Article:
Portfolio Review: May 15, 2017


ON Semiconductor leaps onto buy lists

ON Semiconductor ($15; ON) delivered solid March-quarter results and upbeat guidance for the June quarter, reflecting robust demand for its sensors and power-management components in automotive, industrial, and computing products. The company, which acquired Fairchild Semiconductor in September, said per-share profits doubled to $0.18 last quarter. Revenue surged 76%. Operating cash flow rose 34% in the 12 months ending March, while free cash flow has more than doubled to $484 million. Analyst estimates are rising after management said sales should climb 35% to 40% in the June quarter.

With a stock-market value of $6.3 billion, ON is a small player in the volatile, highly cyclical semiconductor industry. But its shares look unduly cheap, trading below 12 times estimated 2017 profits, versus an industry median of 19. The consensus anticipates 41% higher per-share profits for the year. ON, earning a Quadrix Overall rank of 91, joins the Buy and Long-Term Buy lists.

Stick with CommScope for now

CommScope ($38; COMM) reported solid March-quarter results but gave dismal guidance for the June quarter, casting doubt on its prospects for the remainder of the year. Last quarter the company grew earnings per share 8% to $0.52 excluding special items to match the consensus. Sales slipped 1% to $1.13 billion, roughly in line with analyst expectations.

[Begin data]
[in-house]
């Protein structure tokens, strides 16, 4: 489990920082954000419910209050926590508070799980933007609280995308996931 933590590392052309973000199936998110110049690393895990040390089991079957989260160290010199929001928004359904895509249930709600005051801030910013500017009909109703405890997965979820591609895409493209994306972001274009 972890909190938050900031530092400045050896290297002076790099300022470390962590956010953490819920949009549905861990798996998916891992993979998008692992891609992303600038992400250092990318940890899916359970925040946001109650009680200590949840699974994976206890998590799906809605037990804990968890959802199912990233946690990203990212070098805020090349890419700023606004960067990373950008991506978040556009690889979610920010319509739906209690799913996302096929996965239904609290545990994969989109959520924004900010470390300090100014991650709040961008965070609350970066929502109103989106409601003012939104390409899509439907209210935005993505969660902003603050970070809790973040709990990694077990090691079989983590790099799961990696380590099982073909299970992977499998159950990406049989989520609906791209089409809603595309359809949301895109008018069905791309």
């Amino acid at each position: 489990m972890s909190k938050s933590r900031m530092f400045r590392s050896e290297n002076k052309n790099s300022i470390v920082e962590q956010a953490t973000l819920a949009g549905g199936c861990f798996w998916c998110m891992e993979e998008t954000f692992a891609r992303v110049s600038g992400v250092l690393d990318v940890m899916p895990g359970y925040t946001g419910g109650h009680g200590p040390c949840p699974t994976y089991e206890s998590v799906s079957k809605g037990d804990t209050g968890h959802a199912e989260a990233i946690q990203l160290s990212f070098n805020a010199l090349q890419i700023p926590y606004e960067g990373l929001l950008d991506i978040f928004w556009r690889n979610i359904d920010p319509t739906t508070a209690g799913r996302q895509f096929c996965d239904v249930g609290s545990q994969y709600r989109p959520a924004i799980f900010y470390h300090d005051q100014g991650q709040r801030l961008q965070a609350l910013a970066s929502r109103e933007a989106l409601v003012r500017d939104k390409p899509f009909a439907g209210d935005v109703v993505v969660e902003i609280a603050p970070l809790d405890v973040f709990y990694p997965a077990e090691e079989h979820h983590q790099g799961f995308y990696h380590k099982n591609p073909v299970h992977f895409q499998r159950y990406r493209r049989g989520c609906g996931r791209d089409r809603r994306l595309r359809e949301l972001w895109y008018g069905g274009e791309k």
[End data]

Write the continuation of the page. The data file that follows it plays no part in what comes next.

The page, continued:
CommScope said it anticipates more cautious spending on its networking-infrastructure gear in the June quarter before demand rebounds in the second half of the year. For the June quarter, management's target per-share-profit range has a midpoint of $0.645, down 13%, on 7% lower revenue; the consensus had projected per-share profits of $0.81 on 1% higher revenue at the time of the announcement. CommScope also cut its 2017 guidance.

The shares plunged 15% on the day of the report, though they have regained 7% since then. We plan to hold the stock in anticipation of a continuing rebound. We may consider selling the shares if they reach $41 to $45. For now, CommScope remains a Buy and a Long-Term Buy.

Traditional TV titans struggle to navigate new digital world

The pay-TV industry set a record by losing a net 762,000 subscribers in the March quarter, amplifying investor concerns about the long-term viability of traditional TV. TV ratings have declined 33% over the past four years while TV advertising rates have climbed 20%, reported Bloomberg. In a sign that advertisers are increasingly reluctant to spend more for dwindling audiences, national TV ad spending rose just 1% last quarter.